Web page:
10 Common Mistakes to Avoid During Bankruptcy


A Single Misstep Could Cost You Time & Money

If you have made the decision to file for bankruptcy in Arizona, the first and most important step is to get in touch with a Phoenix bankruptcy attorney at Leonard V. Sominsky, ESQ., PC. We have been handling bankruptcy cases since 2000, equipping us with more than a decade of experience in this area. Don’t try to file on your own. A single misstep could cost you a great deal of time and money, so call us today.

We offer a free, one-hour consultation to get you started, so don’t wait to contact our firm! We are ready to get you out of debt.

Mistake #1: Waiting Too Long to File

Sometimes, it can be nearly impossible to get out of debt. Daily living expenses can be burdensome enough, which is why it may be time to explore your options. Bankruptcy is one way to get rid of debt, allowing you to move forward with a fresh start; however, you shouldn’t make the mistake of waiting too long to file. The sooner you act, the better off you may be once the bankruptcy process is over.

Mistake #2: Filing Under the Wrong Chapter

For individual debtors, two of the most common types of bankruptcy are Chapter 7 and Chapter 13. Although both forms of bankruptcy will give you the opportunity to work your way out of debt, they are entirely different processes. For this reason, you should discuss the nature of your financial situation with an experienced bankruptcy lawyer in Phoenix before jumping into the process too quickly.

Mistake #3: Failing to Consider Bankruptcy

Unfortunately, there are a number of myths surrounding the bankruptcy process. Some people are deterred from filing because they believe that their credit will be ruined forever or that they will lose everything in the process, but these are nothing more than common misconceptions. You shouldn’t rule out bankruptcy as an option for debt relief until you have spoken to a legal representative.

Mistake #4: Incurring More Debt Before You File

If you have decided that you are going to file for bankruptcy, you should stop using your credit cards. Some people think that they can spend money right before they file, since this debt will be discharged anyway, right? Wrong! Your case could be dismissed if the court thinks that you have engaged in bankruptcy fraud, or the court could choose not to discharge these newly acquired debts.

Mistake #5: Failing to Disclose All of Your Assets

When filing for bankruptcy, it is critical that you disclose all of your assets. If you attempt to hide assets or transfer them for “safe keeping,” your case could be dismissed by the court. Instead, you should be totally honest with your attorney so that you know your discharge will be safe. It could be devastating to learn that your case has been dismissed after spending the time and money to file.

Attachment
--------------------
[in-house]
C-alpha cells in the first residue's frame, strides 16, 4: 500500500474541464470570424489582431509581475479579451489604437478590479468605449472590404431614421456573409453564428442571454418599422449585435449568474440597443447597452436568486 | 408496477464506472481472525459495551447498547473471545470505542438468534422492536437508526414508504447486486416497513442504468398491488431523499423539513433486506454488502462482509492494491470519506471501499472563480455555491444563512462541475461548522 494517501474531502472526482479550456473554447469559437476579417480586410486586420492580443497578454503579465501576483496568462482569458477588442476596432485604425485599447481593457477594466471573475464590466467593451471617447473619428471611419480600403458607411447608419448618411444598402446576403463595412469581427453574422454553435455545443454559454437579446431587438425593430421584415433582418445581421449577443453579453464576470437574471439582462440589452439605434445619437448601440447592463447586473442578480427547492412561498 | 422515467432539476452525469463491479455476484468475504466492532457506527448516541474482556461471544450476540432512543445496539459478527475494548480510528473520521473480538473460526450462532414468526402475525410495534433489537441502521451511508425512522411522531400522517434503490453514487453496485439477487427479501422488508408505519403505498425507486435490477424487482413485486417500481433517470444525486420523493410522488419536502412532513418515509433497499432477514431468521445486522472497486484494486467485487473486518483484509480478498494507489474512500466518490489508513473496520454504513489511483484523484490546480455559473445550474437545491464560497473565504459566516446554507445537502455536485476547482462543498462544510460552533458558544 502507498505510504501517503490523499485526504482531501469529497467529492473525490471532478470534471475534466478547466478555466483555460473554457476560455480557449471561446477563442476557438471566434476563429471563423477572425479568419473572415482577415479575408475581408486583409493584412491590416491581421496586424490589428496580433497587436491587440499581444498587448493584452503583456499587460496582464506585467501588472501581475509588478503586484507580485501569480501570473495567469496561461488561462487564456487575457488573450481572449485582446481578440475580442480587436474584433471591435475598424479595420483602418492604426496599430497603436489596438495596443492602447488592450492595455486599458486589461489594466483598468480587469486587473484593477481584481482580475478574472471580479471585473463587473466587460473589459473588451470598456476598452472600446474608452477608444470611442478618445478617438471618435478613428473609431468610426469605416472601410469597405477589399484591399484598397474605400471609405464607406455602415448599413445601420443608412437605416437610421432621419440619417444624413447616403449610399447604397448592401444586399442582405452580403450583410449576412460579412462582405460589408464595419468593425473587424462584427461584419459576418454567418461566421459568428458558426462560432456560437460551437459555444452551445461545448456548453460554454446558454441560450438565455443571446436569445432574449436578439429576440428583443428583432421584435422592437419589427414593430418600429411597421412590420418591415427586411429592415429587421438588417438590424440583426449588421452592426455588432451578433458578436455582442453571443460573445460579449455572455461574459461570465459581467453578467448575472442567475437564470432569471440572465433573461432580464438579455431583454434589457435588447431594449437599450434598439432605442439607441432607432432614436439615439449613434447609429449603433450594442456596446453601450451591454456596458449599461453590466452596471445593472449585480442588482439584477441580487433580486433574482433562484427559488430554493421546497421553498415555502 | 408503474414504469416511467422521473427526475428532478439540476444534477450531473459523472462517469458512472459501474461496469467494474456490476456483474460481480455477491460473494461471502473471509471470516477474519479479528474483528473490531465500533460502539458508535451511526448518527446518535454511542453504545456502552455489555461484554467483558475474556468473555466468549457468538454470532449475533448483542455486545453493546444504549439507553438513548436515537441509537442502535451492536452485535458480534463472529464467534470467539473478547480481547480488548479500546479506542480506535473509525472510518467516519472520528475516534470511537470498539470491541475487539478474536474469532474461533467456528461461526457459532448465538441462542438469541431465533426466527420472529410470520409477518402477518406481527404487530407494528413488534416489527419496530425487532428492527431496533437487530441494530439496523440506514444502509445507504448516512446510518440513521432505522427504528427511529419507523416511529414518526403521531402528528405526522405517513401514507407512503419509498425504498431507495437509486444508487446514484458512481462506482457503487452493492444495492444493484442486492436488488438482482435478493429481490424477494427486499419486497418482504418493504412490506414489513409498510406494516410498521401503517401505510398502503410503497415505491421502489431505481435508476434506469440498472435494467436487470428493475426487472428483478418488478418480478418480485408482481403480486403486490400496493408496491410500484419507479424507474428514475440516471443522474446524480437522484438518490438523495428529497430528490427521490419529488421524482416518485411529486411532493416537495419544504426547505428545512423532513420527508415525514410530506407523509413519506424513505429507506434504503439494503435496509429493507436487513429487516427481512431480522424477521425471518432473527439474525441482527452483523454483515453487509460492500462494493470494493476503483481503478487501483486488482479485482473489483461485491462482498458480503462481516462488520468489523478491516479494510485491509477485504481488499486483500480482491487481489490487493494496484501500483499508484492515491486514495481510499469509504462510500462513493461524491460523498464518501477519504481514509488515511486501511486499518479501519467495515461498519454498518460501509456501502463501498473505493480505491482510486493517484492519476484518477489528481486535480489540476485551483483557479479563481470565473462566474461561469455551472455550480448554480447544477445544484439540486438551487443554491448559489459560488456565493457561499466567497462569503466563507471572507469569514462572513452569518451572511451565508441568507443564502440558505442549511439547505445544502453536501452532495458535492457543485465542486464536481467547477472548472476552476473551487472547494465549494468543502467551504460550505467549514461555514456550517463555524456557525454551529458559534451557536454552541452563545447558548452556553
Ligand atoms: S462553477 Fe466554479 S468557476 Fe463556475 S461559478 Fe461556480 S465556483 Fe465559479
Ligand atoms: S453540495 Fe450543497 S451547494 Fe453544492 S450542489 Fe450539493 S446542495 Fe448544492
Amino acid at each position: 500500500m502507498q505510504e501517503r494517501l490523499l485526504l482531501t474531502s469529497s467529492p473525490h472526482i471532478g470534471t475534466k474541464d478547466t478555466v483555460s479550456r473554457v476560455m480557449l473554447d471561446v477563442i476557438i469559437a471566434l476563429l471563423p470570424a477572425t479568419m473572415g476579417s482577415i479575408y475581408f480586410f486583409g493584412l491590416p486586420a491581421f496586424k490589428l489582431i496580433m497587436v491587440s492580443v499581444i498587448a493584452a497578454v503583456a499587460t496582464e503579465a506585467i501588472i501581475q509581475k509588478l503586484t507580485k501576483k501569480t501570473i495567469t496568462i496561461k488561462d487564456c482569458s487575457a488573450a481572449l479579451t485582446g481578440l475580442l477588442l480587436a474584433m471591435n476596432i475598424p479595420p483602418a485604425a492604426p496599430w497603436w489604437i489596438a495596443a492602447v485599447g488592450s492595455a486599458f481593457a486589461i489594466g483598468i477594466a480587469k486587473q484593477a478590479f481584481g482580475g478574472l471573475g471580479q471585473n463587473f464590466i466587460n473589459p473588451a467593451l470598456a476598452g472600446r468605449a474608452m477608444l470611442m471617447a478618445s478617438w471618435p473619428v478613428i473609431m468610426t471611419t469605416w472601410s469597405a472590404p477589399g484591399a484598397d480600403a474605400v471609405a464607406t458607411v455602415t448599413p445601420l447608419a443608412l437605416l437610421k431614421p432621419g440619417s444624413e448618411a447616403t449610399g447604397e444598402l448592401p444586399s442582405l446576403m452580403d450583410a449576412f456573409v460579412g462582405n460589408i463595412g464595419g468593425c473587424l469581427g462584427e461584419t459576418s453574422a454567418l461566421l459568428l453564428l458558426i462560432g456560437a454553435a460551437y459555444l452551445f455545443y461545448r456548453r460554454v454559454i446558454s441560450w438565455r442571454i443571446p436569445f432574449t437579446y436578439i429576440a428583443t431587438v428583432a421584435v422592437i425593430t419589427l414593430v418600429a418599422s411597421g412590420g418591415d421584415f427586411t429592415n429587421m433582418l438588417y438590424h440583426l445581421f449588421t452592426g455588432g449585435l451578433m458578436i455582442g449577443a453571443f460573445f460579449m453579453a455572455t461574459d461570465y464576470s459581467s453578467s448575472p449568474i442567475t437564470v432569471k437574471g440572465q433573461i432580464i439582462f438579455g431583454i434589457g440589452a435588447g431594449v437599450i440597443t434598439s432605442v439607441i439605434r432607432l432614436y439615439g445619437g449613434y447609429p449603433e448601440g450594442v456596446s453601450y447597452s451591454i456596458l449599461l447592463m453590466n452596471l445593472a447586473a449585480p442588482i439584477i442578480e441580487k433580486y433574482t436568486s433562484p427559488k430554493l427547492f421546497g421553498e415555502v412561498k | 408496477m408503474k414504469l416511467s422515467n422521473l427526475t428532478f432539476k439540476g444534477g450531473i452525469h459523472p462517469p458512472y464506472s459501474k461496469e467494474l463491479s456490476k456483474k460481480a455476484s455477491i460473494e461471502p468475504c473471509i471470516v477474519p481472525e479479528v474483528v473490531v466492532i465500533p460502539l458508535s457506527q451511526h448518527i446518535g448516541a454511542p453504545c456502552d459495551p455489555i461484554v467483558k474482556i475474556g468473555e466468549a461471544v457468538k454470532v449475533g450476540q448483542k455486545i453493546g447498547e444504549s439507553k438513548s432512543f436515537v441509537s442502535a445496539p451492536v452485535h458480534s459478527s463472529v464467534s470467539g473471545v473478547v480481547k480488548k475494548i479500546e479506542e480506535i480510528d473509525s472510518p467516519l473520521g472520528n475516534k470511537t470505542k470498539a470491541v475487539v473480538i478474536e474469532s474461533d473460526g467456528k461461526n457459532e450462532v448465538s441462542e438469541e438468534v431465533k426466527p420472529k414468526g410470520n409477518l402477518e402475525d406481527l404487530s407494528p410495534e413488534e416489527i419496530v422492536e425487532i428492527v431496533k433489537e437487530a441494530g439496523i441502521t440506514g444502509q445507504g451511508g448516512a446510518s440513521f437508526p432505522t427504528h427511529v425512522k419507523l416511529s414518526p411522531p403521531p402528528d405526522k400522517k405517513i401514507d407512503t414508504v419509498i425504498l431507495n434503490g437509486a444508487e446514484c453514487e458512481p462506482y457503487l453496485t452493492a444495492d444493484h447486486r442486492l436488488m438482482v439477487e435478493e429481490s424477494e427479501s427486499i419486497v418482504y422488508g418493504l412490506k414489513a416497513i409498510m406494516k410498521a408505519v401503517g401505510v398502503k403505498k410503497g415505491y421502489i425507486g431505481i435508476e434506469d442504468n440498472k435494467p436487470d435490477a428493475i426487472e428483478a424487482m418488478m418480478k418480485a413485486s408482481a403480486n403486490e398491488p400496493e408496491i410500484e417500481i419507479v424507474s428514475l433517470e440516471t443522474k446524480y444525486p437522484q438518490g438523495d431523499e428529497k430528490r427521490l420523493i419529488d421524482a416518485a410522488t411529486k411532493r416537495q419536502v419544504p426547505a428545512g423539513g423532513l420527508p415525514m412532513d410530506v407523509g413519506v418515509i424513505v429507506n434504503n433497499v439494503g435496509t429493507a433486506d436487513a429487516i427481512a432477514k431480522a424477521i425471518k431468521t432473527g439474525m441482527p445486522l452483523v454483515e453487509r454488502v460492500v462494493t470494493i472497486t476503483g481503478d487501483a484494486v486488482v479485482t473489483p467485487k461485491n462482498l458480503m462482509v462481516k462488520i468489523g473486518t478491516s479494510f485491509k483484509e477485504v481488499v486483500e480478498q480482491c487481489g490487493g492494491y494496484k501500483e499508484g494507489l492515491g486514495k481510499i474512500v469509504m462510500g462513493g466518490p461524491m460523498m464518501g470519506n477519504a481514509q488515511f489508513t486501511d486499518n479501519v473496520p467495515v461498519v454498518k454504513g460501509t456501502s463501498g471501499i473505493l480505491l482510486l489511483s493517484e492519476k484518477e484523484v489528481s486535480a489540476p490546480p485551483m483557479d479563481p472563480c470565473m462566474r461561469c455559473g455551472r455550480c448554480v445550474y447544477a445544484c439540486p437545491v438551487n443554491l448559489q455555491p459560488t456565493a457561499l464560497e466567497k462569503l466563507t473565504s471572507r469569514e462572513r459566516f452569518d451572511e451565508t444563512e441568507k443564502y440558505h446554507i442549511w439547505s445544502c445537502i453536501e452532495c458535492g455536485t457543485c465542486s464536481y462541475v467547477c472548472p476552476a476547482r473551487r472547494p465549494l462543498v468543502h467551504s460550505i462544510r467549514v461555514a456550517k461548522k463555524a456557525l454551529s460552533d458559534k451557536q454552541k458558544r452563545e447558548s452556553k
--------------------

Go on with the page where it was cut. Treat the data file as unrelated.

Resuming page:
Mistake #6: Failing to File Necessary Paperwork

Filing for bankruptcy is a complex process. There are numerous forms that must be filled out and numerous documents that must be submitted with your bankruptcy petition, including bank statements, pay stubs and/or tax returns. If necessary documents are not submitted to the court by required deadlines, it could result in the dismissal of your case. For this reason, hiring a lawyer is crucial.

Mistake #7: Failing to Complete Credit Counseling

Before you can file for bankruptcy, you are required to complete a credit counseling course through an approved agency. This must be done within 180 days of filing. When you submit your case to the court, you will need to provide your certificate of completion. If you fail to complete this course, the court could dismiss your case. After you file, you must also complete a debtor education course.

Mistake #8: Not Using Exemptions Properly

When filing for bankruptcy, you are allowed to exempt a certain amount of property. While some states allow you to choose between federal and state property exemptions, Arizona residents must use state exemptions. Even so, it is important to understand how these exemptions work and what types of property you can exempt. This could mean the difference between keeping and losing an asset.

Mistake #9: Not Going to Your 341 Hearing

Within 20 to 40 days of filing for bankruptcy, you will be required to attend a hearing that is called the meeting of creditors, or the 341 hearing. At this hearing, the bankruptcy trustee and any creditors who choose to attend can ask you questions, while you are under oath, about your bankruptcy. Prior to this meeting, the court will mail you’re a notice with the time, date and location. You must attend.

Mistake #10: Filing for Bankruptcy Unnecessarily

Although bankruptcy is a great way for some people to discharge their debt and move forward with a clean slate, this process is not right for everyone. There are certain debts that cannot be discharged through bankruptcy, like child support arrears and student loans, which is why it is important to determine whether or not bankruptcy would benefit you. Discuss your options with a lawyer.

If you have further questions about the bankruptcy process, please do not hesitate to schedule a free initial consultation with the Phoenix bankruptcy lawyer at Leonard V. Sominsky, ESQ., PC.